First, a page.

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How many 0.3 micron particles in 0.1L volume of room air?

  1. Apr 3, 2016 #1
    Hello all,

    I wanted to say thanks to everyone on this forum who dedicate their personal time to enlighten so many like myself. I am a fan of physics and consider myself a student for life.

    I recently bought an Indoor Air Quality (IAQ) sensor/monitor to test my air purifier and as expected, the particle count decreased when I first ran it in my bedroom with the door closed. When I moved it to the living room I was surprised that despite how long I ran it or at what speed, the particle readings did not fall. When I took it back to my room I got similar results to my original test. I then did another test with the door open and saw the numbers jumped all over the place depending where it was placed. Even when the numbers went down it seemed to hit a wall which made me wonder, if the air is truly being vacuumed why it does not continue to decrease?

    I did some research online and read claims, mainly from air purifier manufacturers of the benefits but was surprised to read healthcare and government sources unanimously admit that the benefits are inconclusive. One major OEM was warned to not make health benefit claims to which they immediately complied, while another household brand declared bankruptcy for making false claims. The most accepted industry standard is a terminology called CADR (Clean Air Delivery Rate) that is advertised on retail boxes but it merely references a square footage application with the door closed. The concern is that this standard seems to only introduce filtered air into a room which would merely dilute the air concentration allowing minimal removal of the harmful particles in our air. Worse, since these allergens are much heavier and dust naturally wants to settle, wouldn't this method actually prolong these particles time in the air?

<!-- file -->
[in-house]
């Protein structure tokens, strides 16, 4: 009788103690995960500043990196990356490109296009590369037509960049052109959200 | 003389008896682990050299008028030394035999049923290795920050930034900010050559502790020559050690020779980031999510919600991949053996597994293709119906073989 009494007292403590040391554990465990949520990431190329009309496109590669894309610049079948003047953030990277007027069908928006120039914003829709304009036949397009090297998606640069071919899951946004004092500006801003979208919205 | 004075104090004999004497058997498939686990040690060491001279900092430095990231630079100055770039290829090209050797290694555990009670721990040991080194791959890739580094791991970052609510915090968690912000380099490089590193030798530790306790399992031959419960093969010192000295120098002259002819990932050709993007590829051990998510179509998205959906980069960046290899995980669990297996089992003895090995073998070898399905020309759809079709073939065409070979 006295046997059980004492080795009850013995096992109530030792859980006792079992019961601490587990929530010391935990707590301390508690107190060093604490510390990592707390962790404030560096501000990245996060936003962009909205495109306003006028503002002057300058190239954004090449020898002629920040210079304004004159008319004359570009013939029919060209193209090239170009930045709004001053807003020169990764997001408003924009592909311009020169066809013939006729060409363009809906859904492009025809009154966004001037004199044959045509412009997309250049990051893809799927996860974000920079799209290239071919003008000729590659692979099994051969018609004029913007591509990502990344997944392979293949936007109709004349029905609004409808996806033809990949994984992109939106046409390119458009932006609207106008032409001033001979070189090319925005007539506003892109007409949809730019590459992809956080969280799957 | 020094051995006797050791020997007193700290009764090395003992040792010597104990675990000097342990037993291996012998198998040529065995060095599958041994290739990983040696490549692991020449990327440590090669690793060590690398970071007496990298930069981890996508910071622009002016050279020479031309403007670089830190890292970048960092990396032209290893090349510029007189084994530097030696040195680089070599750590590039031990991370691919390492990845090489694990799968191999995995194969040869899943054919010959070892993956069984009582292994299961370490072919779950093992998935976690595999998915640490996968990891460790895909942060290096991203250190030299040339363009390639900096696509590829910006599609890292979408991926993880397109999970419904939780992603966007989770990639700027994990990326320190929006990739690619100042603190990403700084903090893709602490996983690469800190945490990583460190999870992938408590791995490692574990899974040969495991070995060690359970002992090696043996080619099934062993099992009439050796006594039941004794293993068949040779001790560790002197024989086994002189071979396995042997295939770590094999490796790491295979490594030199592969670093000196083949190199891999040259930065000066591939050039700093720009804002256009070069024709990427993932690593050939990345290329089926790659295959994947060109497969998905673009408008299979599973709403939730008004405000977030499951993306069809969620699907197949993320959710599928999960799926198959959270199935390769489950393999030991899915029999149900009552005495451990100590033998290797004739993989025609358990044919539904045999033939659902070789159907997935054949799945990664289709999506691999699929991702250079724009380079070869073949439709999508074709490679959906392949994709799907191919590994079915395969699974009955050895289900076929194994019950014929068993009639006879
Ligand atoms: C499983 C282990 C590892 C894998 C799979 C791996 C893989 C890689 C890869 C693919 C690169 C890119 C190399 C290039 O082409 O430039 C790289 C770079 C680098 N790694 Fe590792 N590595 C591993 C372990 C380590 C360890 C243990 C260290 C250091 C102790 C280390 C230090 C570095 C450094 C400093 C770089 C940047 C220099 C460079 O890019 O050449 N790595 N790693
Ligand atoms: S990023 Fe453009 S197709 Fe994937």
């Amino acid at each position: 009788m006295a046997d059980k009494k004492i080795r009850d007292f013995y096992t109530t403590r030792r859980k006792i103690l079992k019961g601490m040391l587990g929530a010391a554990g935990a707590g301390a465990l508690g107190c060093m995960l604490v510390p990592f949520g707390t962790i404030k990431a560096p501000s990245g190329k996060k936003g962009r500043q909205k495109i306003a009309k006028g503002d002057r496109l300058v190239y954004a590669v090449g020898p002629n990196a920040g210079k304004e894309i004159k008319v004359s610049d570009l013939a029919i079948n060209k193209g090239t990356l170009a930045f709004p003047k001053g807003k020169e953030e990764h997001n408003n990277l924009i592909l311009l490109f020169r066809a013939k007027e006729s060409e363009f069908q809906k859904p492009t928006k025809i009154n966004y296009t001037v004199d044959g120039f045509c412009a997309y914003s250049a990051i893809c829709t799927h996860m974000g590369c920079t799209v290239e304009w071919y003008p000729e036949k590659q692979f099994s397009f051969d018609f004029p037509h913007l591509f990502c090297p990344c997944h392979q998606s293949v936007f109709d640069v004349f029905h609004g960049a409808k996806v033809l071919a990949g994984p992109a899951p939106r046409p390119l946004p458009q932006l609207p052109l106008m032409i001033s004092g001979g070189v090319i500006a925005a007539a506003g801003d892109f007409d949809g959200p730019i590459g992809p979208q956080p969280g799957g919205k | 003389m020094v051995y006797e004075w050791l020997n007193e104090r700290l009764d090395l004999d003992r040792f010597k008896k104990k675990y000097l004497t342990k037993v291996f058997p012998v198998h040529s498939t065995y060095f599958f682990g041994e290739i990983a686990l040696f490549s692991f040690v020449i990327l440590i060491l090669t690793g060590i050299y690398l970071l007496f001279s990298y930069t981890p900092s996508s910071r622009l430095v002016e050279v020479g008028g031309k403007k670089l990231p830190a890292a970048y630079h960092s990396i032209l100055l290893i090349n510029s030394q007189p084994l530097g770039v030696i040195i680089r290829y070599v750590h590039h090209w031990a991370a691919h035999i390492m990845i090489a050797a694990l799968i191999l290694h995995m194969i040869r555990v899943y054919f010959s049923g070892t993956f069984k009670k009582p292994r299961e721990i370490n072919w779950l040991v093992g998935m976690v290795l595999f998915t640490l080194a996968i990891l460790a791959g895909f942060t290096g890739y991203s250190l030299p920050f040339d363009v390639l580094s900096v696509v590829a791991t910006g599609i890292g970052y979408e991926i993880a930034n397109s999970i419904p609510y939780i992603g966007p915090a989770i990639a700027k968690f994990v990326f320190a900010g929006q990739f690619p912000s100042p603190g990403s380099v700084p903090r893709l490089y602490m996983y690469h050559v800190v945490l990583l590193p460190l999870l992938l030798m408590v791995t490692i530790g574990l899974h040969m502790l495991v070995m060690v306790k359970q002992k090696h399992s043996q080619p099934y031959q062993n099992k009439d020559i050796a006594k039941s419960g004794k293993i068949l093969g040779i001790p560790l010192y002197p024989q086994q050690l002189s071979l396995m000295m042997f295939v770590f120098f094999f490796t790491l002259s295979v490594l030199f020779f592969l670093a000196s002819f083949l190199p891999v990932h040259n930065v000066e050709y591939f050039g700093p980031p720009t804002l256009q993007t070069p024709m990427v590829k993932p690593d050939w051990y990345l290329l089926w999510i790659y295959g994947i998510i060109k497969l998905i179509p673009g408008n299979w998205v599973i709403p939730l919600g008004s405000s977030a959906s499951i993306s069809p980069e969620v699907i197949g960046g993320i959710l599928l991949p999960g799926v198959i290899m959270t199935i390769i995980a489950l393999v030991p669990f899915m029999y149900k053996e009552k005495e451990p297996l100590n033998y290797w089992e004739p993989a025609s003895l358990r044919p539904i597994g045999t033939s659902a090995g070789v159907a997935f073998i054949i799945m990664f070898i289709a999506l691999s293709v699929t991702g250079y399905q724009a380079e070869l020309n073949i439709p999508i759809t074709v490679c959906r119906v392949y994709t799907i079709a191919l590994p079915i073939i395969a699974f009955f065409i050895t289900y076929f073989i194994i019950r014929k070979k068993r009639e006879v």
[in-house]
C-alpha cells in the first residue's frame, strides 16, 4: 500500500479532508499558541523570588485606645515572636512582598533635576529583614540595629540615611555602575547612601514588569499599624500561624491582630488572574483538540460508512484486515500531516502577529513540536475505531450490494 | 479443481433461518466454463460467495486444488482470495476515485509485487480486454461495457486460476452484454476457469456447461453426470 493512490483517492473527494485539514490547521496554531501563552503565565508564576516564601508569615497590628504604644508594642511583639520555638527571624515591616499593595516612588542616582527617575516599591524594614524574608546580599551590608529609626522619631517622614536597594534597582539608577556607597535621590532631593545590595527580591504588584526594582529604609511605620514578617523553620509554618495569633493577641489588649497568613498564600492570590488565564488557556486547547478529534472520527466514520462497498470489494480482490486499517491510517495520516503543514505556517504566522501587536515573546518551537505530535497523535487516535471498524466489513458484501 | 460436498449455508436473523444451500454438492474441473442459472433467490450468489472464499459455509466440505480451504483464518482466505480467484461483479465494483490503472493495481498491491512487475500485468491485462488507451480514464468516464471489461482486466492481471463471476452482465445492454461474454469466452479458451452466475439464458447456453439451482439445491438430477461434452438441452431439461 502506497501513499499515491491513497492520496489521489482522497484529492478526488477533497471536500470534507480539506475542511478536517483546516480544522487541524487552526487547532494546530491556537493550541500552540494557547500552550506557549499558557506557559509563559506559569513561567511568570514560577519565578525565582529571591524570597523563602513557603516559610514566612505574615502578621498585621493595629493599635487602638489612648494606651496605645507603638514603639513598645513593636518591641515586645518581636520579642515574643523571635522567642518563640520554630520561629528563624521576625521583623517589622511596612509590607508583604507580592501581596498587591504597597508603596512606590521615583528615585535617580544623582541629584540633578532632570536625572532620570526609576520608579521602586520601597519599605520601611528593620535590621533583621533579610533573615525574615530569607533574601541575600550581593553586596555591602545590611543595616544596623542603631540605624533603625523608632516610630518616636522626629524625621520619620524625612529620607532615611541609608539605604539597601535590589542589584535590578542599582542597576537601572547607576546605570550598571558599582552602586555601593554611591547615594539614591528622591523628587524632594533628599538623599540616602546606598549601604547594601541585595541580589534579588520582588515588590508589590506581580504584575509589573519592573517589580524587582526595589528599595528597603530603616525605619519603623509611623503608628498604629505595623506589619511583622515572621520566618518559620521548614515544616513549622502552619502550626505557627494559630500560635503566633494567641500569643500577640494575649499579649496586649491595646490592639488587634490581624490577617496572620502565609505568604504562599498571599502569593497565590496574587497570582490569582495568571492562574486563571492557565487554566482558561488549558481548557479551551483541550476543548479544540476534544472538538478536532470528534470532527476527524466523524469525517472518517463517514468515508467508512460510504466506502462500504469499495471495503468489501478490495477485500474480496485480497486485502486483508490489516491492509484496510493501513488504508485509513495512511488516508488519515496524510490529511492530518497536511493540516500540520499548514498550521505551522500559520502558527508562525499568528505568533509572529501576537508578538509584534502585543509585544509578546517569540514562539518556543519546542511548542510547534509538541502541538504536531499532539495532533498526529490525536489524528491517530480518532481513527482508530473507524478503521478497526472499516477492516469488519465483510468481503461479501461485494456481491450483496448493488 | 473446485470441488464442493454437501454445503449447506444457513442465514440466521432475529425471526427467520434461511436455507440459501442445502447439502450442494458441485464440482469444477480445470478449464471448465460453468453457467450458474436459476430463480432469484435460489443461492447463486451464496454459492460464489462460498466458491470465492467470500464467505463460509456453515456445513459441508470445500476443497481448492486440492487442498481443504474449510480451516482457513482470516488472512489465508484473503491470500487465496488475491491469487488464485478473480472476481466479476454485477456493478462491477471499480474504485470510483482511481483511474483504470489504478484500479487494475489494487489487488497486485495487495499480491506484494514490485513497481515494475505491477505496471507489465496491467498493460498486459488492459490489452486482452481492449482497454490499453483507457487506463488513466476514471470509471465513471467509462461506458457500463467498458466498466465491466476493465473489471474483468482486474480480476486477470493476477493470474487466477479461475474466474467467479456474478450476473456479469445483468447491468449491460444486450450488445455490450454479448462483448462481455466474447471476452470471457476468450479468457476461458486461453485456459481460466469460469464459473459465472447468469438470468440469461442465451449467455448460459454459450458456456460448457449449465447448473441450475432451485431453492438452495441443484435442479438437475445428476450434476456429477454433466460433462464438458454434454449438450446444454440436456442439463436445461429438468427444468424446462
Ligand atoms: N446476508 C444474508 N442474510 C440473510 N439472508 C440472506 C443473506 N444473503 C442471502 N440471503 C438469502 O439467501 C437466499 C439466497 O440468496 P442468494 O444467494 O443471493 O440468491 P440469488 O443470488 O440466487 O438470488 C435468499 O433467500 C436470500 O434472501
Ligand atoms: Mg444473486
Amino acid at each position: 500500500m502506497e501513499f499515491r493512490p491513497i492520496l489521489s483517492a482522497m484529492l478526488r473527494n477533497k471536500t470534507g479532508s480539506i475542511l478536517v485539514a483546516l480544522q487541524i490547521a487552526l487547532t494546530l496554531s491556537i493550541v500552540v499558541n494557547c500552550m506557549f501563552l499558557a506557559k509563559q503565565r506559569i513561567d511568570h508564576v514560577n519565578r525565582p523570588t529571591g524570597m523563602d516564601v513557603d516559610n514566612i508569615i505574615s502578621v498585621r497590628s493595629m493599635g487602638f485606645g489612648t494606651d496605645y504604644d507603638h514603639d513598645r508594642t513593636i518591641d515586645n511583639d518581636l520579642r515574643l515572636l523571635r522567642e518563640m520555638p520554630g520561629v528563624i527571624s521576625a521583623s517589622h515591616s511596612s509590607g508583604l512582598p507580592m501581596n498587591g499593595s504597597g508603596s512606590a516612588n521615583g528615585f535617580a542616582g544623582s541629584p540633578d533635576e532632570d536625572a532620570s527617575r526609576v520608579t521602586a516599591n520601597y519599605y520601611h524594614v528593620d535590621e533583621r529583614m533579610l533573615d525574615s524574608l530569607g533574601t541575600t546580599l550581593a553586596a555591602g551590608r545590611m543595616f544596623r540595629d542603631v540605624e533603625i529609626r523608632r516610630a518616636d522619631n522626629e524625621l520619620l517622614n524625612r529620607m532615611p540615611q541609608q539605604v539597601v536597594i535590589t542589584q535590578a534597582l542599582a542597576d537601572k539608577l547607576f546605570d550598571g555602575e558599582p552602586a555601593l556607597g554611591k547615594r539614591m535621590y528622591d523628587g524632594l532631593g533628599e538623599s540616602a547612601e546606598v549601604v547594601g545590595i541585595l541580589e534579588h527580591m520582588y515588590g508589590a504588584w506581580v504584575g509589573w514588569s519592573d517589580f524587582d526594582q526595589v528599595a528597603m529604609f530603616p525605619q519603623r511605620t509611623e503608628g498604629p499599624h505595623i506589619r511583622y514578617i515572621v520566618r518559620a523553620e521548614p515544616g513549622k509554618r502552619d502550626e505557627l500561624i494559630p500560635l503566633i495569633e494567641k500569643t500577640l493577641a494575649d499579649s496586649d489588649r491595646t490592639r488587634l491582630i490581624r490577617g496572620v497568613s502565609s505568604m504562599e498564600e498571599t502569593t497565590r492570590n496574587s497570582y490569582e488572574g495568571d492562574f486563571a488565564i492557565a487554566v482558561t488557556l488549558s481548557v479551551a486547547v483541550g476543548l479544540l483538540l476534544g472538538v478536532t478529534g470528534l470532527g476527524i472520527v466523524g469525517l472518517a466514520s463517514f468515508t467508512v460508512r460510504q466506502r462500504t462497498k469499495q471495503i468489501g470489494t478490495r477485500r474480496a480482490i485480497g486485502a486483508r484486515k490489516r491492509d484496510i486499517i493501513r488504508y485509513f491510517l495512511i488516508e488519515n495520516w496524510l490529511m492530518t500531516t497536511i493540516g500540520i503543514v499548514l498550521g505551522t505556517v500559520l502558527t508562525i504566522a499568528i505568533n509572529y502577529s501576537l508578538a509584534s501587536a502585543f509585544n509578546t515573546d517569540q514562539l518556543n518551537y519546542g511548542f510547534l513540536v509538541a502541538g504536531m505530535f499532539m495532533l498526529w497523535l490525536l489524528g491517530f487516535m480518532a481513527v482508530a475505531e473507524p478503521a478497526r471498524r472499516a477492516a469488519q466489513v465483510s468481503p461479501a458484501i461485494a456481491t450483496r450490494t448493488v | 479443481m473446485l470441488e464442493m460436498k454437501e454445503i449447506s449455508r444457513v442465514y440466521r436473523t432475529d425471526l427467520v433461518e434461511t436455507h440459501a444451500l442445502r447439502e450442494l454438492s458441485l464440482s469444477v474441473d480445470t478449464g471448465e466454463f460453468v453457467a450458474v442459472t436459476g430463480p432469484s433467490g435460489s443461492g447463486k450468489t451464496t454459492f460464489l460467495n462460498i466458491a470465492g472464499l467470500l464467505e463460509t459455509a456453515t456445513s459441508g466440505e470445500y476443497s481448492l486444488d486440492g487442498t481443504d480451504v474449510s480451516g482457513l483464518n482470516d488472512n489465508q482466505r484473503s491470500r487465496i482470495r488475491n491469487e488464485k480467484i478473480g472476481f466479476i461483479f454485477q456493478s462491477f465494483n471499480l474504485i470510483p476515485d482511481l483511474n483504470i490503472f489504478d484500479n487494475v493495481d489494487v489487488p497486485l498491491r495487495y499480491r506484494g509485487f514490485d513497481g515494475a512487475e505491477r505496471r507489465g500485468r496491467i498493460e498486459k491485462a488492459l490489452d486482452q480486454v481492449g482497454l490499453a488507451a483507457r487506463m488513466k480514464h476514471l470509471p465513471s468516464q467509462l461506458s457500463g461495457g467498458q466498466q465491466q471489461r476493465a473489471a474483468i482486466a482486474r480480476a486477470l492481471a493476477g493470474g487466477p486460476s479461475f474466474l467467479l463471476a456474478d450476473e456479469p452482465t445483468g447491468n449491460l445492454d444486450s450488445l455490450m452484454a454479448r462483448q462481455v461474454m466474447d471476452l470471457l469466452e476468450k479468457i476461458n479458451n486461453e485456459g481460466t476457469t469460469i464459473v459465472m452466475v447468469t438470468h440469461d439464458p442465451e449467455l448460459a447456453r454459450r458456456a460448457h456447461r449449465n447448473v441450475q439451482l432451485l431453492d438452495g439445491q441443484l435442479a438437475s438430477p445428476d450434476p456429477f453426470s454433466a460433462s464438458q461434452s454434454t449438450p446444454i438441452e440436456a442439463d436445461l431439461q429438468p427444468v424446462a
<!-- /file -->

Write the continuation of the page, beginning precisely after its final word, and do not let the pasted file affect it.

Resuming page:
Particle counters being rebranded as IAQ sensors are becoming increasingly popular so I think it is time to really understand their purpose. In a dusty but normal office I get values between 200 to 500 particles of size 0.3 microns per .1L on average but I am not too sure how to put these figures in perspective. So I would appreciate help in answering the following:

    Fine dust is considered 0.3 microns and smaller and the volume relationship for many devices is 01.L (or 1/100 of a cubic foot depending on the type of particle counter used). So if the reading is 500 particles what percent of the total volume of 0.1L does this represent? In other words how many 0.3 micron particles can fit into a 0.1L volume of air to achieve 100% saturation? A simple volume calculation is straightforward but how do the air molecules relate into this calculation or do they? For starters, a rough calculation of 0.1L volume seems equivalent to 3 standard board game dice! Is this right?

    I would like to understand the relationship of the measured value as a percent of the total volume, to determine if we are talking about saturation of a pinch of sugar in a cup, a gallon or a bathtub of water? If particles are just being blown around and diluting then these sensors may lead us to falsely believe that that the harmful airborne particles are being removed. More so since the CFM is known for the fresh air how fast are these readings effected? Can all the air in the room actually be influenced in 5 minutes as so many particle counters seem to imply?

    More people die from bad air pollution than traffic accidents and the trend is only getting worse. The EPA is saying that the average indoor air in our homes is 3-5 times worse (up to 100 in some cases) than out door air, I think if these particle counters are going to be relied upon the same way canaries were used in coal mines we need to take a honest look at these devices. One thing is that a representative of a high grade measurement company said that their expensive lab grade calibrated particle counter is not recommended to be used in an environment that has artificial air movement since it may yield unreliable results.

    I would really like to encourage maximum feedback on this since I believe this will effect everyone's future. Thanks in advance.
  2. jcsd
  3. Apr 3, 2016 #2


    User Avatar

    Staff: Mentor

    Welcome to PF!

    Have a look here:

    What is the make and model of the air purifier?
  4. Apr 5, 2016 #3
    Hi thanks, I have 2 one blueair 403 and an IQair.

    I did review these specs but still just trying get a better understanding of this concentration question.
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